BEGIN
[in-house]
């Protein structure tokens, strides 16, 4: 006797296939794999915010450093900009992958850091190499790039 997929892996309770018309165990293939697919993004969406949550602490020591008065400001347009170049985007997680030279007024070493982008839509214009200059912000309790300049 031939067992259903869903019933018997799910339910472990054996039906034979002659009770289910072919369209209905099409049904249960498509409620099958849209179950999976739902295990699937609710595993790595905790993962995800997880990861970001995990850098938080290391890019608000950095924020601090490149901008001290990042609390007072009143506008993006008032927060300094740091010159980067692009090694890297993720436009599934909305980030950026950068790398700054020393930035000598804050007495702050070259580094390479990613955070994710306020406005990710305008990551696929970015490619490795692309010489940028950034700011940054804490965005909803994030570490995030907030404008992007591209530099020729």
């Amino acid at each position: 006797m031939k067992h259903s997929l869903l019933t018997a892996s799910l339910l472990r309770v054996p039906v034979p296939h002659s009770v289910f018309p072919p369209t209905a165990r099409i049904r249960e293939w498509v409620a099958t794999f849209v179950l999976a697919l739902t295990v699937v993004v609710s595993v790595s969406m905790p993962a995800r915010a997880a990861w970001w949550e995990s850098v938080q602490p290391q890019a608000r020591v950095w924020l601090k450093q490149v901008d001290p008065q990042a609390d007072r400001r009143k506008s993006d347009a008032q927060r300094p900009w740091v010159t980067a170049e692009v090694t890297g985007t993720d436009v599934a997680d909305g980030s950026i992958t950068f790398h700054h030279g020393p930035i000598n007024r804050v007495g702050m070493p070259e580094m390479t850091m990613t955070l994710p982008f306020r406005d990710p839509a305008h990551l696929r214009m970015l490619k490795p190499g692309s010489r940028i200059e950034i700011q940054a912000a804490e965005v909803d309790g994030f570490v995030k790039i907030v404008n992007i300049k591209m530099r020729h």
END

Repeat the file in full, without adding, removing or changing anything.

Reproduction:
[in-house]
């Protein structure tokens, strides 16, 4: 006797296939794999915010450093900009992958850091190499790039 997929892996309770018309165990293939697919993004969406949550602490020591008065400001347009170049985007997680030279007024070493982008839509214009200059912000309790300049 031939067992259903869903019933018997799910339910472990054996039906034979002659009770289910072919369209209905099409049904249960498509409620099958849209179950999976739902295990699937609710595993790595905790993962995800997880990861970001995990850098938080290391890019608000950095924020601090490149901008001290990042609390007072009143506008993006008032927060300094740091010159980067692009090694890297993720436009599934909305980030950026950068790398700054020393930035000598804050007495702050070259580094390479990613955070994710306020406005990710305008990551696929970015490619490795692309010489940028950034700011940054804490965005909803994030570490995030907030404008992007591209530099020729």
């Amino acid at each position: 006797m031939k067992h259903s997929l869903l019933t018997a892996s799910l339910l472990r309770v054996p039906v034979p296939h002659s009770v289910f018309p072919p369209t209905a165990r099409i049904r249960e293939w498509v409620a099958t794999f849209v179950l999976a697919l739902t295990v699937v993004v609710s595993v790595s969406m905790p993962a995800r915010a997880a990861w970001w949550e995990s850098v938080q602490p290391q890019a608000r020591v950095w924020l601090k450093q490149v901008d001290p008065q990042a609390d007072r400001r009143k506008s993006d347009a008032q927060r300094p900009w740091v010159t980067a170049e692009v090694t890297g985007t993720d436009v599934a997680d909305g980030s950026i992958t950068f790398h700054h030279g020393p930035i000598n007024r804050v007495g702050m070493p070259e580094m390479t850091m990613t955070l994710p982008f306020r406005d990710p839509a305008h990551l696929r214009m970015l490619k490795p190499g692309s010489r940028i200059e950034i700011q940054a912000a804490e965005v909803d309790g994030f570490v995030k790039i907030v404008n992007i300049k591209m530099r020729h």